Gary had me go to the tool room and get some rubber boots and a rain suit.  When we arrived at the water treatment building George Pepple was there waiting for us.  The pump was in place and only the couplings needed to be connected to the acid line.  Gary explained to me as he carefully tightened the bolts around the flange that you had to do it just right in order for the flange to seat properly and create a good seal.  He would tighten one bolt, then the bolt opposite it until he worked his way around the flange.  He also explained that you didn’t want to over-tighten it.

Pipe Flange

Anyway.  When he was through tightening the couplings I was given a water hose to hold in case some acid were to spray out of the connections when the pump was turned on.  After the clearance was returned and the operator had closed the breaker, George turned the pump on.  When he did the coupling that Gary had so carefully tightened to just the right torque using just the right technique sprayed a clear liquid all over George Pepple’s shoes.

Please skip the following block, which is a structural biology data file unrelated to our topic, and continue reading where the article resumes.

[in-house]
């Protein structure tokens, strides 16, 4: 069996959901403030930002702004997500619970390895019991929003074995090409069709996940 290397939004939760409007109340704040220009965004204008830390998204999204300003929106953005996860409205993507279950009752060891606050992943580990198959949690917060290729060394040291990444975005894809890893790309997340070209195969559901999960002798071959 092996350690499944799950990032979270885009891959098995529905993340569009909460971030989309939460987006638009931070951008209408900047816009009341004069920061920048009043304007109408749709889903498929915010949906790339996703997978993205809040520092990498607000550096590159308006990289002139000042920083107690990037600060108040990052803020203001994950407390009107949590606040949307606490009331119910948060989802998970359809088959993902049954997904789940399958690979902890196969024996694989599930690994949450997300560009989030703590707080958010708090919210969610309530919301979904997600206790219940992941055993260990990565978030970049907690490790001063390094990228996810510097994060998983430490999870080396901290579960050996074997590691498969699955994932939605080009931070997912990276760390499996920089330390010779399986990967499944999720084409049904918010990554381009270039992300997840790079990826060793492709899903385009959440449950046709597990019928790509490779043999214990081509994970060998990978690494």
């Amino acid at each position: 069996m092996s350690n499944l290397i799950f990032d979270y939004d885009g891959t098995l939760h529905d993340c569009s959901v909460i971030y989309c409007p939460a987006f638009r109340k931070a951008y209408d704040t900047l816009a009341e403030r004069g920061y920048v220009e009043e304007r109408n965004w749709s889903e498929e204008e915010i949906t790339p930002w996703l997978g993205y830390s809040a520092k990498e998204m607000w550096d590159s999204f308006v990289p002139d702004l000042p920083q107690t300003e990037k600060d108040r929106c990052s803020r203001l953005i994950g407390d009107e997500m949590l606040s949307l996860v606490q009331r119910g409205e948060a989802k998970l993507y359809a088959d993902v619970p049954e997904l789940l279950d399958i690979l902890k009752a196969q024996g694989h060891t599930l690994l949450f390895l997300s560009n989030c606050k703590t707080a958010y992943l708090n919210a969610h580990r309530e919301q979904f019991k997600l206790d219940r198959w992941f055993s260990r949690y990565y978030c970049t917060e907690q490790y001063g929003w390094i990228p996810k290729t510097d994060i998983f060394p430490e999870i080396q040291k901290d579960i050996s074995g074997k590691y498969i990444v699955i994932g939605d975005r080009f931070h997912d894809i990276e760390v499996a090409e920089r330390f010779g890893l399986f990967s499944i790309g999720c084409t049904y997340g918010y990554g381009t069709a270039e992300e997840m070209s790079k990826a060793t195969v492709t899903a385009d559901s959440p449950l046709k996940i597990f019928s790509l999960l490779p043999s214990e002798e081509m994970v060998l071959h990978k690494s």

Gary quickly reached for the controls to turn off the pump.  I immediately directed the water from the hose on George’s shoes while he began to jump up and down.  In last week’s post I explained that when I was working in the River Pump forebay pit shoveling sand, there was a point when I realized that I was covered from head to foot with tiny crawling bugs, and I felt like running around in circles screaming like a little girl (See “Power Plant Men Taking the Temperature Down By The River“).  If I had done that, I probably would have been singing the same song and dance that George Pepple was doing at that moment.  Because he indeed was screaming like a little girl (I thought).  His reaction surprised me because I didn’t see the tell tale signs of sizzling bubbles and smoke that you would see in a movie when someone throws acid on someone.  I continued hosing him down and after a minute or so, he calmed down to the point where he was coherent again.  He had me run water on his shoes for a long time before he took them off and put on rubber boots.